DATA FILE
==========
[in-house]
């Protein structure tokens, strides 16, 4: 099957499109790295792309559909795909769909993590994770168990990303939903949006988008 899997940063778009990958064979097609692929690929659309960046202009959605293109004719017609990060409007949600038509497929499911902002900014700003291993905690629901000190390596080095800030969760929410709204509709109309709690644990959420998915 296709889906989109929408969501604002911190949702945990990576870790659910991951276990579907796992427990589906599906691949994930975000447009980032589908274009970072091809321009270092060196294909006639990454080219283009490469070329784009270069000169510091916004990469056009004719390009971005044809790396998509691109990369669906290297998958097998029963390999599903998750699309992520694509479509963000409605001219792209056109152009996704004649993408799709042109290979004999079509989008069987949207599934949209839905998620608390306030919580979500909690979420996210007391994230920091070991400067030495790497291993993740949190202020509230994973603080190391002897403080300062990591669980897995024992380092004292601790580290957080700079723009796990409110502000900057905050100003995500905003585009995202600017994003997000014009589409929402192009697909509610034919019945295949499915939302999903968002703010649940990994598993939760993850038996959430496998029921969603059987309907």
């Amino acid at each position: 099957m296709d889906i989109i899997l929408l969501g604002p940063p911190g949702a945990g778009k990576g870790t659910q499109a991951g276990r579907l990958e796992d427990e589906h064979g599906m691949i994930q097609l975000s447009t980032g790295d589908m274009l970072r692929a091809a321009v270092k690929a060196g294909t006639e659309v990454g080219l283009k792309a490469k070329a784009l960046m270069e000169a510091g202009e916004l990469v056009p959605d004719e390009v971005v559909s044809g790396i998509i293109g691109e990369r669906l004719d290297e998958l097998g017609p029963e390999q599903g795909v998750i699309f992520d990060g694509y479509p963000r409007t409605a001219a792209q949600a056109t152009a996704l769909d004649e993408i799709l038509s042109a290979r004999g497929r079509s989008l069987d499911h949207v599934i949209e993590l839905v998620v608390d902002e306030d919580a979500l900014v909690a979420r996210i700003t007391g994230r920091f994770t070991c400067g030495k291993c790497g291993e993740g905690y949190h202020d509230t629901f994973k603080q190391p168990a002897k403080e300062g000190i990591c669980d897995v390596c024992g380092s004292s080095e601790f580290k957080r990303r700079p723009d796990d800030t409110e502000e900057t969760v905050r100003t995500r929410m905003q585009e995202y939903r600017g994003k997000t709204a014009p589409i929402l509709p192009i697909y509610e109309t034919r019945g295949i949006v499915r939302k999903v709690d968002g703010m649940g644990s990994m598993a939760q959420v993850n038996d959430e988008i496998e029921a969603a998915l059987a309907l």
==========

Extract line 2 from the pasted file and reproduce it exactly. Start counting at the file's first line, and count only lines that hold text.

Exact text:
């Protein structure tokens, strides 16, 4: 099957499109790295792309559909795909769909993590994770168990990303939903949006988008 899997940063778009990958064979097609692929690929659309960046202009959605293109004719017609990060409007949600038509497929499911902002900014700003291993905690629901000190390596080095800030969760929410709204509709109309709690644990959420998915 296709889906989109929408969501604002911190949702945990990576870790659910991951276990579907796992427990589906599906691949994930975000447009980032589908274009970072091809321009270092060196294909006639990454080219283009490469070329784009270069000169510091916004990469056009004719390009971005044809790396998509691109990369669906290297998958097998029963390999599903998750699309992520694509479509963000409605001219792209056109152009996704004649993408799709042109290979004999079509989008069987949207599934949209839905998620608390306030919580979500909690979420996210007391994230920091070991400067030495790497291993993740949190202020509230994973603080190391002897403080300062990591669980897995024992380092004292601790580290957080700079723009796990409110502000900057905050100003995500905003585009995202600017994003997000014009589409929402192009697909509610034919019945295949499915939302999903968002703010649940990994598993939760993850038996959430496998029921969603059987309907």